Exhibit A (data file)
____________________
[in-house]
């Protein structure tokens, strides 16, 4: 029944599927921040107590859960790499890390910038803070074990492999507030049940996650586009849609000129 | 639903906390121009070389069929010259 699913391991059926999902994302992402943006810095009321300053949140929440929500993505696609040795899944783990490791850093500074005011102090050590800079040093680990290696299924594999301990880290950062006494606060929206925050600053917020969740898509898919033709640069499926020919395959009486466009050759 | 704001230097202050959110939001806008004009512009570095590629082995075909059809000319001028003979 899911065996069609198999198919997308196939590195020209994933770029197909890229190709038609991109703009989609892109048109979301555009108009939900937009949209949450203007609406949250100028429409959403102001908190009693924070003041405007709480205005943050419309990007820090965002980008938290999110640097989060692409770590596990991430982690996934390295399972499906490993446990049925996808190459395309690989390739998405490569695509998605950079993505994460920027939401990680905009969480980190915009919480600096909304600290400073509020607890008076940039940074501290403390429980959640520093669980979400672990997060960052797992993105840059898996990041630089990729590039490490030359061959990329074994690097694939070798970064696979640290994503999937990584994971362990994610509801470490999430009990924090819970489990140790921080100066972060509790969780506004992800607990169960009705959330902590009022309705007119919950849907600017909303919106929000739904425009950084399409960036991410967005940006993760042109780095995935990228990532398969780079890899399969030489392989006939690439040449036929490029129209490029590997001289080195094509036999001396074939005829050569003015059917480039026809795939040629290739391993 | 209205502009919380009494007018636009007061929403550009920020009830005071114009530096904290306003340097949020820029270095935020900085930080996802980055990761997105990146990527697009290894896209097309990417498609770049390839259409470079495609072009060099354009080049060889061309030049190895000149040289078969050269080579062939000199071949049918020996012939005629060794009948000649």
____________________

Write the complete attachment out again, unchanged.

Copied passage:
[in-house]
């Protein structure tokens, strides 16, 4: 029944599927921040107590859960790499890390910038803070074990492999507030049940996650586009849609000129 | 639903906390121009070389069929010259 699913391991059926999902994302992402943006810095009321300053949140929440929500993505696609040795899944783990490791850093500074005011102090050590800079040093680990290696299924594999301990880290950062006494606060929206925050600053917020969740898509898919033709640069499926020919395959009486466009050759 | 704001230097202050959110939001806008004009512009570095590629082995075909059809000319001028003979 899911065996069609198999198919997308196939590195020209994933770029197909890229190709038609991109703009989609892109048109979301555009108009939900937009949209949450203007609406949250100028429409959403102001908190009693924070003041405007709480205005943050419309990007820090965002980008938290999110640097989060692409770590596990991430982690996934390295399972499906490993446990049925996808190459395309690989390739998405490569695509998605950079993505994460920027939401990680905009969480980190915009919480600096909304600290400073509020607890008076940039940074501290403390429980959640520093669980979400672990997060960052797992993105840059898996990041630089990729590039490490030359061959990329074994690097694939070798970064696979640290994503999937990584994971362990994610509801470490999430009990924090819970489990140790921080100066972060509790969780506004992800607990169960009705959330902590009022309705007119919950849907600017909303919106929000739904425009950084399409960036991410967005940006993760042109780095995935990228990532398969780079890899399969030489392989006939690439040449036929490029129209490029590997001289080195094509036999001396074939005829050569003015059917480039026809795939040629290739391993 | 209205502009919380009494007018636009007061929403550009920020009830005071114009530096904290306003340097949020820029270095935020900085930080996802980055990761997105990146990527697009290894896209097309990417498609770049390839259409470079495609072009060099354009080049060889061309030049190895000149040289078969050269080579062939000199071949049918020996012939005629060794009948000649």